I was reading an abstract for a paper published in the Irish Medical Journal recently discussing patient satisfaction and ER wait times. One sentence jumped out at me:
“Research has identified three main determinants of patient satisfaction with ED care: physician – patient interaction, information and communication between the physician and patient, and waiting times.”
When you look closely, the three determinants are one and the same – it’s all about communication. Patients also want value from their visit in terms of a information – their state of health and actions the can take to make things better. Physicians who appear to rush, who don’t give a good patient interview, who don’t adjust their explanations to the patient’s abilities, are all communicating poorly. The result? It’s more that patients are unhappy – patients aren’t going to follow you advice. In fact, some will miss the advice in the first place. One piece of advice from my speaking engagements: when you ask the patient if they have any questions – or better, I’ve been told, ask “what’s your first question?” – count to 10 before saying anything. When I say “10”, I do mean a full ten second count – don’t be surprised if the question comes when you’re at “nine”.
The classic scenario is a patient who gets careful verbal instructions from their physician, and then forgets or confuses the messages by the time they leave the office. It’s happened to me – I get a series of bits of information, and it becomes jumbled. I need to write things down. It would sure be helpful if my physician would make it easy for me to write things down – or better yet, write it for me.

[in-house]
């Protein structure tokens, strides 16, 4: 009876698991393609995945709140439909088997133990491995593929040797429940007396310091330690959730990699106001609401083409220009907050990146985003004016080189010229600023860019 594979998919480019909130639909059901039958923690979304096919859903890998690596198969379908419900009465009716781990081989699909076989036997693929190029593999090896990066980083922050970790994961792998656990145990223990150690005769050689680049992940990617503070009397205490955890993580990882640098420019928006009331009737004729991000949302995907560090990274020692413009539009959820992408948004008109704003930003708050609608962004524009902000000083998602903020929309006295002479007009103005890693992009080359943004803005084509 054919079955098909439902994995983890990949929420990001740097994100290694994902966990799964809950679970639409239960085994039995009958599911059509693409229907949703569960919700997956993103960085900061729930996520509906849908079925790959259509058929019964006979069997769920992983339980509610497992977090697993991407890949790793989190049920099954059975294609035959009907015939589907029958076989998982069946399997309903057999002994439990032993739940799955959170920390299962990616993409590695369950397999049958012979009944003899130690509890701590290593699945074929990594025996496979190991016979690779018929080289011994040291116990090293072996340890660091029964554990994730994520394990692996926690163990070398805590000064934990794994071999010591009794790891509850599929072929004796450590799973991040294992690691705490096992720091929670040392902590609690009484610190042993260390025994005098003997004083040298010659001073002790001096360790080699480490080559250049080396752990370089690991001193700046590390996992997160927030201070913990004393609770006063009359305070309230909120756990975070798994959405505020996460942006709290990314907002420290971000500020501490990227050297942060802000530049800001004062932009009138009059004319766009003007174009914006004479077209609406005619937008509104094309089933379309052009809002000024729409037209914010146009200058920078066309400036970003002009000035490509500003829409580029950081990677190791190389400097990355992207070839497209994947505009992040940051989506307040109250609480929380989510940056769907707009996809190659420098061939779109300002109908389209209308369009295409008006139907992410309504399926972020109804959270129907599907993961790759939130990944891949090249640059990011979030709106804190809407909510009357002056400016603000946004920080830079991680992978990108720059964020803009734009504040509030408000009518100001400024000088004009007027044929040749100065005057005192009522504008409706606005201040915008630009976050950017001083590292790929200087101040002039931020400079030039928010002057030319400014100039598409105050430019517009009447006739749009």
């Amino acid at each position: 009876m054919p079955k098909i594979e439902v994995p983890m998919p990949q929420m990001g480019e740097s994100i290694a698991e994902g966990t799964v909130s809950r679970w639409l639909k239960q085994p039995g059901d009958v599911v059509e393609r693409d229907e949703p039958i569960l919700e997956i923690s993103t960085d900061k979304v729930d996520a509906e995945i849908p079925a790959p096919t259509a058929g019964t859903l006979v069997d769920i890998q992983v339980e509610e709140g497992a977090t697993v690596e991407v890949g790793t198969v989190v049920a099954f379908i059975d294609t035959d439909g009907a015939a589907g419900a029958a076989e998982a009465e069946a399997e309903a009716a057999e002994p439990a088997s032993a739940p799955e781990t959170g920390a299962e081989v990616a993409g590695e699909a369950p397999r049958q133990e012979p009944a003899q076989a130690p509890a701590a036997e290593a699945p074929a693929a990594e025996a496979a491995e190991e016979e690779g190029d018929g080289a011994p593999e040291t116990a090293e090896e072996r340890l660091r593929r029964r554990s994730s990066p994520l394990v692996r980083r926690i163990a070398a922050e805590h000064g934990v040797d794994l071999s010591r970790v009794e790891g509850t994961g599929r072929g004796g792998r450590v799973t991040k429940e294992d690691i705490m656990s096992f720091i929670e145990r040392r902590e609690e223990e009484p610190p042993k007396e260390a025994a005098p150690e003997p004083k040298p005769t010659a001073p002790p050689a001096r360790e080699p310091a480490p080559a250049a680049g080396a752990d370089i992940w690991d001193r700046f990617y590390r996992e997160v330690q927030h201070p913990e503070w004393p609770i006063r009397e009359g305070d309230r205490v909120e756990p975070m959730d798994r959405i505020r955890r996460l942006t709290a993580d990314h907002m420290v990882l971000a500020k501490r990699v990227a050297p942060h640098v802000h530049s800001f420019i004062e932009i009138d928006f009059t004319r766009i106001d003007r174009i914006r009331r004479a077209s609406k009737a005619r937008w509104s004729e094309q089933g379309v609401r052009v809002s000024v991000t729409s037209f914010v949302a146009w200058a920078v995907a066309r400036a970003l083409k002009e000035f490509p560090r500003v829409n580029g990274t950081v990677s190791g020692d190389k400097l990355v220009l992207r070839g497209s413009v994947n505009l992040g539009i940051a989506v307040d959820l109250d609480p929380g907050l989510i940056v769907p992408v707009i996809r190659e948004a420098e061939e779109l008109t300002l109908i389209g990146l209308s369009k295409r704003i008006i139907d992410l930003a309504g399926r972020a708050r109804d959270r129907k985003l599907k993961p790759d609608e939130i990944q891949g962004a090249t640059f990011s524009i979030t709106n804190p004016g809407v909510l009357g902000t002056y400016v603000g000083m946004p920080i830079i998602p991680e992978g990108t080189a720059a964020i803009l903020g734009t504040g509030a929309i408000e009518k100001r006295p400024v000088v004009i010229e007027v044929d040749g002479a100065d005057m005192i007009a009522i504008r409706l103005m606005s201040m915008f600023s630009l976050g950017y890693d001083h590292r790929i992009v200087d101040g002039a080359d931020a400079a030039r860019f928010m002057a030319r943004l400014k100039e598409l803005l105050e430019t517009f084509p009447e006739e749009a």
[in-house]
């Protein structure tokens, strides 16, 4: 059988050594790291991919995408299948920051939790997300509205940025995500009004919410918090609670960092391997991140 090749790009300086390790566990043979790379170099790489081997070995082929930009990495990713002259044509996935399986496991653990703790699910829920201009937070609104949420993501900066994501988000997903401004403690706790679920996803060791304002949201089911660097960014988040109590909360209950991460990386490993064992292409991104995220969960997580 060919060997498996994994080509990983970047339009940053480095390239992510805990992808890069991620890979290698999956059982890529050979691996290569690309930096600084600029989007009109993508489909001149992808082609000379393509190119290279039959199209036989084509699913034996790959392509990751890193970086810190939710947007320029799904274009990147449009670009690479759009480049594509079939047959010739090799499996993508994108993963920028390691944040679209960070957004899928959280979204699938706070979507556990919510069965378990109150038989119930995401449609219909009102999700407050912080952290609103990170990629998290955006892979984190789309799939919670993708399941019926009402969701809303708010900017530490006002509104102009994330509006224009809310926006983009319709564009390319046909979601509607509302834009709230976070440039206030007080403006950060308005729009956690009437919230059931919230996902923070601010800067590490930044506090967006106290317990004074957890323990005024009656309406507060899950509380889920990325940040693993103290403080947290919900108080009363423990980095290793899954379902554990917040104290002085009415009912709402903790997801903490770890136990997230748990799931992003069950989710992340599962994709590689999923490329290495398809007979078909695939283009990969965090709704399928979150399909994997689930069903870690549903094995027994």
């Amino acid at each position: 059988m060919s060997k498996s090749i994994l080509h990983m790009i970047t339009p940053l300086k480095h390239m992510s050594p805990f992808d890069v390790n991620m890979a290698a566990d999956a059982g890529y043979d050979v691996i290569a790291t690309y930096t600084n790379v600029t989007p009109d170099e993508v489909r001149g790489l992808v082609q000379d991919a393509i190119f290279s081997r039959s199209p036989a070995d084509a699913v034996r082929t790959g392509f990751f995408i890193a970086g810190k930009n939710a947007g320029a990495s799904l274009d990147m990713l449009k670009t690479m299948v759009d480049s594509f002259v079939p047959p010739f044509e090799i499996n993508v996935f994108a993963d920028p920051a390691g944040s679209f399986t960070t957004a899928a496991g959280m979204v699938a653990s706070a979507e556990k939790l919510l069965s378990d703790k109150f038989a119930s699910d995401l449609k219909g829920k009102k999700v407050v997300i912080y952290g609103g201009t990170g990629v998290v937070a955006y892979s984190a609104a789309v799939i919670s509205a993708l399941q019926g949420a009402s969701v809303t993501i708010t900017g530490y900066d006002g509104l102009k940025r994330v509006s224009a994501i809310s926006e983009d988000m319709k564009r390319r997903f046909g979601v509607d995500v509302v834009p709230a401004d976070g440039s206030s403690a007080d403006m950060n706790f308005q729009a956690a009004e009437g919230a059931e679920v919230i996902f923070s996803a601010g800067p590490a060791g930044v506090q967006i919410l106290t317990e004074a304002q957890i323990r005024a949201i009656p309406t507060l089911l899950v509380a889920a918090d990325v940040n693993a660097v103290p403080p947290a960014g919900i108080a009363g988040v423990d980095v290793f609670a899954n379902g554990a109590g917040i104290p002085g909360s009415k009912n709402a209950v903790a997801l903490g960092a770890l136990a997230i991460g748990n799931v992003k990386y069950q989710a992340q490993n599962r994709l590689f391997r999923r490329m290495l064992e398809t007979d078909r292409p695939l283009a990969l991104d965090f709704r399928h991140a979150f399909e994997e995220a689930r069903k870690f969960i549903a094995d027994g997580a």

The takeaway: Create, or buy, handouts for the more common situations, and for the more common prescriptions. Most pharmacies will have their own handouts, but you need something which is simpler. In addition to a drug prescription pad, create patient instruction pads and place them in all of your exam rooms. This is the form that you can use, and hand to the patient. Go over the completed form with them, so that they can add any notes to help them understand. A copy should be placed on the chart. If you’re using an
There are commercial products to buy, there are a variety of resources on the federal websites, and some of the professional societies, such as the
I can’t prove it, and maybe someone has done a study, but better communication when the patient is with you will lead to fewer follow-up phone calls and better outcomes. That, my friends, is the goal: make a difference for your patients.